PLoS ONE 01/2013; 8(1):e54657. DOI:10.1371/journal.pone.0054657 · 3.23 Impact Factor
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    • "trastuzumab) and therefore has limited treatment options. Similarly, in the HER-2 positive subtype, only 30–50% of patients respond to trastuzumab and even then, these patients often develop resistance over time [4], [5]. For prostate cancer, an estimated 211,000 men will be diagnosed with prostate cancer this year in North America and 33,000 men will die from the disease [1], [2]. "
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    ABSTRACT: The Y-box binding protein-1 (YB-1) is an oncogenic transcription/translation factor that is activated by phosphorylation at S102 whereby it induces the expression of growth promoting genes such as EGFR and HER-2. We recently illustrated by an in vitro kinase assay that a novel peptide to YB-1 was highly phosphorylated by the serine/threonine p90 S6 kinases RSK-1 and RSK-2, and to a lesser degree PKCα and AKT. Herein, we sought to develop this decoy cell permeable peptide (CPP) as a cancer therapeutic. This 9-mer was designed as an interference peptide that would prevent endogenous YB-1S102 phosphorylation based on molecular docking. In cancer cells, the CPP blocked P-YB-1S102 and down-regulated both HER-2 and EGFR transcript level and protein expression. Further, the CPP prevented YB-1 from binding to the EGFR promoter in a gel shift assay. Notably, the growth of breast (SUM149, MDA-MB-453, AU565) and prostate (PC3, LNCap) cancer cells was inhibited by ∼90% with the CPP. Further, treatment with this peptide enhanced sensitivity and overcame resistance to trastuzumab in cells expressing amplified HER-2. By contrast, the CPP had no inhibitory effect on the growth of normal immortalized breast epithelial (184htert) cells, primary breast epithelial cells, nor did it inhibit differentiation of hematopoietic progenitors. These data collectively suggest that the CPP is a novel approach to suppressing the growth of cancer cells while sparing normal cells and thereby establishes a proof-of-concept that blocking YB-1 activation is a new course of cancer therapeutics.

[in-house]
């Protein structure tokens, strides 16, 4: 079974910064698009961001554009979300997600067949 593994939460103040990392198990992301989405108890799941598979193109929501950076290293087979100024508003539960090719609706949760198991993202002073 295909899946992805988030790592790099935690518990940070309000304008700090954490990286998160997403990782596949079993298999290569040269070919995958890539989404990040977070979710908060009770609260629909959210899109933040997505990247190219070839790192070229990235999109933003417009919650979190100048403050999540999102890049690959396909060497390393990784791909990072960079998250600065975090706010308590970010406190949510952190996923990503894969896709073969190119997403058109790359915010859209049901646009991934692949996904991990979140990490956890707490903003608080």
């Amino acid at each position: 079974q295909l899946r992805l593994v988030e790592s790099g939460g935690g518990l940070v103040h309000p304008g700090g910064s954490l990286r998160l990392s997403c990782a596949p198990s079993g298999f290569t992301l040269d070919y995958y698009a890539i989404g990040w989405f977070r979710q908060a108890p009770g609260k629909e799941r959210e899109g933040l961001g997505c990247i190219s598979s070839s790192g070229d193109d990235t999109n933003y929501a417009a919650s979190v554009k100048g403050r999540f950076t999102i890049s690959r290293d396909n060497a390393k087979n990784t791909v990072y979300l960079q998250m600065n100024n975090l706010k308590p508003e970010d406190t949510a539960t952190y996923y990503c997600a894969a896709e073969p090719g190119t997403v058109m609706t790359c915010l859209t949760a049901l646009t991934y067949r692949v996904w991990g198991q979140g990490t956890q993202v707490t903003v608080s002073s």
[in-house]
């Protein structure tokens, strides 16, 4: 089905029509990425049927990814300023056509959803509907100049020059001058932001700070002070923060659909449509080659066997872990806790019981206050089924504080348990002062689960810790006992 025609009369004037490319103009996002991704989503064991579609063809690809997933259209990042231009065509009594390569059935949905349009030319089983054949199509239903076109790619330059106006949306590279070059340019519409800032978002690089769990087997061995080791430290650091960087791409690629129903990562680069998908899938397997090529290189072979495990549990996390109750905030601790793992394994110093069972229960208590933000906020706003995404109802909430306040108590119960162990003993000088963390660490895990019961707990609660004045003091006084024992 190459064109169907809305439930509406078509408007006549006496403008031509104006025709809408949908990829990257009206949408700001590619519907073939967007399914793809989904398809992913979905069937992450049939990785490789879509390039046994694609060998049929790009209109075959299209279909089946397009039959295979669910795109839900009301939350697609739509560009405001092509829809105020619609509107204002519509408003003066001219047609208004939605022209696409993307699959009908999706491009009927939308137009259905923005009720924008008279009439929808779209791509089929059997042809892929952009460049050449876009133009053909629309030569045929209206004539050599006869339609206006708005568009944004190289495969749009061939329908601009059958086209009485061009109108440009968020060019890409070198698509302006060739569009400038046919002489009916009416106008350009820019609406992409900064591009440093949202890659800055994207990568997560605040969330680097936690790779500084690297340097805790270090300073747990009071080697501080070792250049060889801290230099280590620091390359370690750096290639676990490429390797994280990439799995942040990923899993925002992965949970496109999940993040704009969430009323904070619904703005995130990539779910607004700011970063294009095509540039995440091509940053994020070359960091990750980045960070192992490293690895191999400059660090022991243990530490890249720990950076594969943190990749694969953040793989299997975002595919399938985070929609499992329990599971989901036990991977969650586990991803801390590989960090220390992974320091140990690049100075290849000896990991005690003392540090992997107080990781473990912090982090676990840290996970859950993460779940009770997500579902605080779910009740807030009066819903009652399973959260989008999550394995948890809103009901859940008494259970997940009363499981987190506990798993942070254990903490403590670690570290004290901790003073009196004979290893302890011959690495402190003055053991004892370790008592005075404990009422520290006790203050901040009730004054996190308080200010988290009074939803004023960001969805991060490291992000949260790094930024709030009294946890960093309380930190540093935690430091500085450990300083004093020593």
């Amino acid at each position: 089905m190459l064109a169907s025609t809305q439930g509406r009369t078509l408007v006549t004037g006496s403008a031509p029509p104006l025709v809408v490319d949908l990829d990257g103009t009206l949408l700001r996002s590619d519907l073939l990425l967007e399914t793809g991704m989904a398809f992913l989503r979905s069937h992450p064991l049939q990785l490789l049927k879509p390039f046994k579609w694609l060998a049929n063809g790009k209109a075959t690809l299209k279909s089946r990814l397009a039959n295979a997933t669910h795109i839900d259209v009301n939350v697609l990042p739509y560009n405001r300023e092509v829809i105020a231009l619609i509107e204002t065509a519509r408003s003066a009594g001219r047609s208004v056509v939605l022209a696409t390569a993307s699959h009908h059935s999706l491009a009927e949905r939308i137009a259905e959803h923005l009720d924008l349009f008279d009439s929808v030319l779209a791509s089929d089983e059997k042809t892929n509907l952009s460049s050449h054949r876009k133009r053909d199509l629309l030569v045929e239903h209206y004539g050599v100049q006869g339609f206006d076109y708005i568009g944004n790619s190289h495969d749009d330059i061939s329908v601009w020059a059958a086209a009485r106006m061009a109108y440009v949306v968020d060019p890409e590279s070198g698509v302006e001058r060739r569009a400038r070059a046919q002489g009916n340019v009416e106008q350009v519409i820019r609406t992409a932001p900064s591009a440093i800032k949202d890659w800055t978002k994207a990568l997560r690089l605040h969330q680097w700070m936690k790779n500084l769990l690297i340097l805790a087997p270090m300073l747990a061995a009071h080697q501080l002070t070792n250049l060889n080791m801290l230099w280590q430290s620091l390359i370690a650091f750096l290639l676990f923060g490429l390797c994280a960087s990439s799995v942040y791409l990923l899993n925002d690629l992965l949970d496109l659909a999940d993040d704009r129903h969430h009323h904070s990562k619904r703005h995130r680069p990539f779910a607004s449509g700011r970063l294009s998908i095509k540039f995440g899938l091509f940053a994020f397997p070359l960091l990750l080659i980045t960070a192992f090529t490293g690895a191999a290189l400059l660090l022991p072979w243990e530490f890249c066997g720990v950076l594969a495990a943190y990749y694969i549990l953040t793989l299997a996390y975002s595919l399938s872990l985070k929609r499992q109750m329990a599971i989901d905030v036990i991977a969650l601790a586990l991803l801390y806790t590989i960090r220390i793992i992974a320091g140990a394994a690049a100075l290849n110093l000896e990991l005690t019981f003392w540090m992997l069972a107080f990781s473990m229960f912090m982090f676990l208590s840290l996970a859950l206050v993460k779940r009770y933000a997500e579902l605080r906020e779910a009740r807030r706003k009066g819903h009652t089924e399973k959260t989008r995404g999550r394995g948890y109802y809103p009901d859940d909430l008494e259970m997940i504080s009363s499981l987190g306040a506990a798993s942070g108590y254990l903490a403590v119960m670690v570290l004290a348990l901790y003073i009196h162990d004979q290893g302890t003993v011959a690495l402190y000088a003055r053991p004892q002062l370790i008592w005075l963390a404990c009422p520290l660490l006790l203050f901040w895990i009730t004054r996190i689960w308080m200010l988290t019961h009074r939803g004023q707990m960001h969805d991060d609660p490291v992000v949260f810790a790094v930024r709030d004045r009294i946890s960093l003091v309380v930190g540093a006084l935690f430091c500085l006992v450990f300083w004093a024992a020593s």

PLoS ONE 09/2010; 5(9). DOI:10.1371/journal.pone.0012661 · 3.23 Impact Factor
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    • "In this section, potential mechanisms of resistance to HER-2 blocking strategies are discussed; the implications of HER-2 overexpression regarding resistance to chemotherapy are dealt with in section 5.3. HER-2 amplification occurs in 15e25% of all breast cancers (Browne et al., 2009; Moelans et al., 2010). The seminal discovery by Dr. Slamon and co-workers (Slamon et al., 1987, 1989) of the prognostic impact of HER-2 amplification in breast cancer lead to development of trastuzumab, a humanized antibody (Ross et al., 2004) targeting HER-2. "
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    ABSTRACT: Chemoresistance remains the main reason for therapeutic failure in breast cancer as well as most other solid tumours. While gene expression profiles related to prognosis have been developed, so far use of such signatures as well as single markers has been of limited value predicting drug resistance. Novel technologies, in particular with regard to high through-put sequencing holds great promises for future identification of the key "driver" mechanisms guiding chemosensitivity versus resistance in breast cancer as well as other malignant conditions.
    Molecular oncology 04/2010; 4(3):284-300. DOI:10.1016/j.molonc.2010.04.005 · 5.33 Impact Factor